The gap between rich and poor at an all-time high for 30 years

THE ECO SCAN – An OECD report underlines that income inequalities have reached a record level since the 1980s. The crisis has largely contributed to their worsening.

Inequalities have never been greater around the world and “the gap between rich and poor continues to widen.” The latest report from the world market stresses that the situation has never been so critical. “In most OECD countries, inequalities are now at their peak since data began to be collected,” that is, since the 1980s, says the report. What explains this increase?

• Unemployment has become the main driver of income inequality

Before the crisis, wage inequality was the major component of income inequality. The problem then was not to have a job but to have a well-paid job. The years of crisis, between 2007 and 2011, brought about a change in the factors explaining the rise in inequalities in OECD countries. The massive unemployment induced by the fall in economic activity then becomes the first source of inequalities: the incomes of people without activity are much lower than those who work and the scale of the phenomenon contributes to the sudden increase in inequalities.

At the same time, wage inequalities continue to increase. On average, the Gini coefficient * (index that measures inequality) in OECD countries increased by 1.5% between 2007 and 2011. Even those who have a job are therefore affected by inequalities.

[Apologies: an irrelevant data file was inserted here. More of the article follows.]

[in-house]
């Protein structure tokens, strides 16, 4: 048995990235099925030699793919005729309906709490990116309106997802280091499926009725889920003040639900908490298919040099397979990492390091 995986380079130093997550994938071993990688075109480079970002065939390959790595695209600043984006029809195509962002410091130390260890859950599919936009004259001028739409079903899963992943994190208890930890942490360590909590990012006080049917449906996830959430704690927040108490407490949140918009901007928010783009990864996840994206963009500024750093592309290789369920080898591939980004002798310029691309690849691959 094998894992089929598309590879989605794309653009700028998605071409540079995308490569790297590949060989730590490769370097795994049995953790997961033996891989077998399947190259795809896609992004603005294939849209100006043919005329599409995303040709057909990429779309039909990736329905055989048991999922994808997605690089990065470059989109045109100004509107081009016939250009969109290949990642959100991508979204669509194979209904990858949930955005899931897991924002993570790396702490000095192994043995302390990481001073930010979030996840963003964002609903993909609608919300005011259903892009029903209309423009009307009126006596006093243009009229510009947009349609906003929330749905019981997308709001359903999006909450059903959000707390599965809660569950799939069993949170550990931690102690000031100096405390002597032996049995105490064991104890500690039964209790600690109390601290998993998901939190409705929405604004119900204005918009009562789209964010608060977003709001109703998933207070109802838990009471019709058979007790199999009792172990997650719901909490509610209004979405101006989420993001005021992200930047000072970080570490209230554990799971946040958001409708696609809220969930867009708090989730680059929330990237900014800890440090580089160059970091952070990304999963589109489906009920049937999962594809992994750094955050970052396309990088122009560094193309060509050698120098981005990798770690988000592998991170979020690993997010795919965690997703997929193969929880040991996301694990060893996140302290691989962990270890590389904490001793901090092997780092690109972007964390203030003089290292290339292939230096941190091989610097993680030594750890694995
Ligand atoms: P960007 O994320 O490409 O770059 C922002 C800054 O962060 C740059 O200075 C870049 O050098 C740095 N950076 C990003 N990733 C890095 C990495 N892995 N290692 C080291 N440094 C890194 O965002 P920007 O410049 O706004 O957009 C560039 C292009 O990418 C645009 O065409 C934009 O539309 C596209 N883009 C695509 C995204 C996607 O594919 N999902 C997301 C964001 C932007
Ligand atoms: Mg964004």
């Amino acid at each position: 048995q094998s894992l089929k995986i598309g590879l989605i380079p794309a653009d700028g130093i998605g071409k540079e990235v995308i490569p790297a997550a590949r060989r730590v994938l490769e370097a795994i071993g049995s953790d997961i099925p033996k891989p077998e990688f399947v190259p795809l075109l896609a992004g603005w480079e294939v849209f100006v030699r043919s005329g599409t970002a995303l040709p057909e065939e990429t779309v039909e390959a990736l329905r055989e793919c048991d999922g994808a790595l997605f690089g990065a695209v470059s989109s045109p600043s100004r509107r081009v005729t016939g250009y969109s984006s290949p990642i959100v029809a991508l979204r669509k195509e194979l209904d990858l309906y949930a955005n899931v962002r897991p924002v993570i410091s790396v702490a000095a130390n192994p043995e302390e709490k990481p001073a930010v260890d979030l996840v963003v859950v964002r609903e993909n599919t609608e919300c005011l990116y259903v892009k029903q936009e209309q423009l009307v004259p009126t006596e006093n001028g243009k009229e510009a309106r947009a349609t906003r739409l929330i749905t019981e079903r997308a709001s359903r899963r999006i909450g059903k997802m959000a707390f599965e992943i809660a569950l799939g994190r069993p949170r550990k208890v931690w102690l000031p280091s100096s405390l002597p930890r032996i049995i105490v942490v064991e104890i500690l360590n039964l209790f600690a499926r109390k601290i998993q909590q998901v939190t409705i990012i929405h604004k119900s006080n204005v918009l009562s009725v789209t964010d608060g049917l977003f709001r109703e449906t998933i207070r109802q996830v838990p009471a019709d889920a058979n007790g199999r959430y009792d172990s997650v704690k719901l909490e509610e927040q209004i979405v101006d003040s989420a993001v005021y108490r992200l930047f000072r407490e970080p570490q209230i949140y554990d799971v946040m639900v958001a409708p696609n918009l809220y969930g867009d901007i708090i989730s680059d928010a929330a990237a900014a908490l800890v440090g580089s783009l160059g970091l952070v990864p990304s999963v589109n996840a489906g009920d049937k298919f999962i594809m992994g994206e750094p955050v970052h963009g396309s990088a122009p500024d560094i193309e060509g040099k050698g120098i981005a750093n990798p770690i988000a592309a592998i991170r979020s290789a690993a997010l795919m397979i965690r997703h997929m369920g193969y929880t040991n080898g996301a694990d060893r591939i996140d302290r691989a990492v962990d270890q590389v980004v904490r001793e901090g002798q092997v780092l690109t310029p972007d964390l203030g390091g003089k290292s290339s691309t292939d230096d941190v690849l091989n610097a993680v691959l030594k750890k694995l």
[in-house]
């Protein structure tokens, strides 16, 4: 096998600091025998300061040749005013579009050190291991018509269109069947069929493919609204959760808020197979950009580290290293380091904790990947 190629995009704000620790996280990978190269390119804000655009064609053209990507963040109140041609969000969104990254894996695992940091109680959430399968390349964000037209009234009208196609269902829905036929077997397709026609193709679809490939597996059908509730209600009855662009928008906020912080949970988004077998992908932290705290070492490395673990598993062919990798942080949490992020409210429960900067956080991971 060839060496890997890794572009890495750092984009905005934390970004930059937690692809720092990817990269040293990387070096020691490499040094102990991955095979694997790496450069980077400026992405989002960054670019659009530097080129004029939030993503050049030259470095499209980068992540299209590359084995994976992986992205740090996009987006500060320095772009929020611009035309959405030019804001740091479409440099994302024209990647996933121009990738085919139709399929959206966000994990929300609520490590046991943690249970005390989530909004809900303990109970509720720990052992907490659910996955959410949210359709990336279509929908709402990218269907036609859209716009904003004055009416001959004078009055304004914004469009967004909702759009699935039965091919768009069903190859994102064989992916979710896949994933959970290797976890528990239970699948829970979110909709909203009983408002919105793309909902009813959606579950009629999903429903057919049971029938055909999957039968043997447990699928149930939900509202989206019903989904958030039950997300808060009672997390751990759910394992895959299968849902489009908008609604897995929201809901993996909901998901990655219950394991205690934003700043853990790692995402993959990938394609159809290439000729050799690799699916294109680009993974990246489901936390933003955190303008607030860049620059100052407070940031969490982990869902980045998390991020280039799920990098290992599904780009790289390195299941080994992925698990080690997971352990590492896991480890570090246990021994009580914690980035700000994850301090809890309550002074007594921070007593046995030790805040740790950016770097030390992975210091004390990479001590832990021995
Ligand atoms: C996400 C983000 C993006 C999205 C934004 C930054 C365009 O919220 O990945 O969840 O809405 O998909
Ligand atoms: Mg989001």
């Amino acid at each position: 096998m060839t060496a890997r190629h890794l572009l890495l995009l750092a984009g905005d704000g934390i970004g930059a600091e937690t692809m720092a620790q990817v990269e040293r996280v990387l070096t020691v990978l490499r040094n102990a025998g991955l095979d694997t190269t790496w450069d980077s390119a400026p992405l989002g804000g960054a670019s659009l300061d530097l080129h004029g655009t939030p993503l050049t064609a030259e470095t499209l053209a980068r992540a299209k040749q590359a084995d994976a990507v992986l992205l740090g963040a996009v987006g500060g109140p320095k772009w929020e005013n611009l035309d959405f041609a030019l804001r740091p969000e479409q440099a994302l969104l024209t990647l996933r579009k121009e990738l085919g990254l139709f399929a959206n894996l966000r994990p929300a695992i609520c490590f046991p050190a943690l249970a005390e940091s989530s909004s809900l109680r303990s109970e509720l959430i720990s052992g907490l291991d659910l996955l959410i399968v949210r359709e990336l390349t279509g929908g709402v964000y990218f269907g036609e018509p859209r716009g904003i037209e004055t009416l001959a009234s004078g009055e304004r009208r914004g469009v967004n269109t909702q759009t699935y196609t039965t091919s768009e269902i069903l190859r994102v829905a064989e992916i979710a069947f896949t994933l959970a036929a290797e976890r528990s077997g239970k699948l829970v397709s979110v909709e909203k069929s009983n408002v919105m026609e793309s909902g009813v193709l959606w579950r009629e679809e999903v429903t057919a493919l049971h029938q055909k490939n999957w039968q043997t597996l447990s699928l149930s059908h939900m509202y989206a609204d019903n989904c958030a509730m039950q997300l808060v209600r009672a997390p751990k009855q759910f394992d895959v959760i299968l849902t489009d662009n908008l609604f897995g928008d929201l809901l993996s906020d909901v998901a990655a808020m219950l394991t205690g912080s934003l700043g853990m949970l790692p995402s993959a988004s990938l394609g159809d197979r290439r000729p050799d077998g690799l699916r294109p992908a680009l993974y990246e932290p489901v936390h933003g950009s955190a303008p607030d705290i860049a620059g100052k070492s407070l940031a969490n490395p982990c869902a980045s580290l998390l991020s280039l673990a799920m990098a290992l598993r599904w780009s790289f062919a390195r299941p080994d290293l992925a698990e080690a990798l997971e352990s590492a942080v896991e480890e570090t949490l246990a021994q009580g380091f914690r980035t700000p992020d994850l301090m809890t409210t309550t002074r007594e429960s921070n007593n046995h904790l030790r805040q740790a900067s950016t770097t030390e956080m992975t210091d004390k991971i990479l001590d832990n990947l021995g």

• Public policies have changed their objective

At the onset of the crisis, governments attempted to keep tax rates at pre-crisis rates so as not to worsen inequalities and strengthened social benefits to contain income inequality. But as the crisis progressed and public deficits worsened, causing national debts to skyrocket, governments revised their priorities. Fiscal consolidation programs have taken precedence over social concerns: taxes have increased and social assistance has been reduced in an effort to reduce public spending. Policies which until then helped to cushion income inequalities have suddenly worsened them.

• The most disadvantaged categories have suffered the most from the crisis

While the crisis could have contributed to reducing inequalities by encouraging companies to reduce the highest wages, it has on the contrary hit the most disadvantaged categories hard. Low-income households have “either lost more during the crisis or benefited less from the recovery than others,” says the OECD report. On average, the income of the poorest 10% has fallen more than that of the richest 10%. This decline was also earlier, occurring from 2008 when the incomes of other households were affected only from 2009. For the OECD, this finding “is particularly worrying, since it underlines a long-term trend”.

* The Gini coefficient is 0 in the case of perfect equality (everyone has the same income) and 1 in a situation of extreme inequality (one person has all the income, the others have nothing).